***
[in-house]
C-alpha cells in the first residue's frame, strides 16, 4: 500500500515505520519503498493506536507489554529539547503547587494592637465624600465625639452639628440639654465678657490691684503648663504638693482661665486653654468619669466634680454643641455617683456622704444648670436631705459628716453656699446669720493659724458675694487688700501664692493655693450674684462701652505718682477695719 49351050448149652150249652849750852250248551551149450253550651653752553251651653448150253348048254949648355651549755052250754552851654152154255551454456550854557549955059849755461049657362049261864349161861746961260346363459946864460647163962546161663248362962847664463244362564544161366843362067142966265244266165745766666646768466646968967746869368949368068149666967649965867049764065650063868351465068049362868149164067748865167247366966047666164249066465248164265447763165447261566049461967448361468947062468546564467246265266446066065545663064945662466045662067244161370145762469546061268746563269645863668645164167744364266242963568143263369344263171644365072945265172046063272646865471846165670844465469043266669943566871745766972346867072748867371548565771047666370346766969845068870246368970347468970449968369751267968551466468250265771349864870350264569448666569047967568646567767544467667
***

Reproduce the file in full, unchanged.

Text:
[in-house]
C-alpha cells in the first residue's frame, strides 16, 4: 500500500515505520519503498493506536507489554529539547503547587494592637465624600465625639452639628440639654465678657490691684503648663504638693482661665486653654468619669466634680454643641455617683456622704444648670436631705459628716453656699446669720493659724458675694487688700501664692493655693450674684462701652505718682477695719 49351050448149652150249652849750852250248551551149450253550651653752553251651653448150253348048254949648355651549755052250754552851654152154255551454456550854557549955059849755461049657362049261864349161861746961260346363459946864460647163962546161663248362962847664463244362564544161366843362067142966265244266165745766666646768466646968967746869368949368068149666967649965867049764065650063868351465068049362868149164067748865167247366966047666164249066465248164265447763165447261566049461967448361468947062468546564467246265266446066065545663064945662466045662067244161370145762469546061268746563269645863668645164167744364266242963568143263369344263171644365072945265172046063272646865471846165670844465469043266669943566871745766972346867072748867371548565771047666370346766969845068870246368970347468970449968369751267968551466468250265771349864870350264569448666569047967568646567767544467667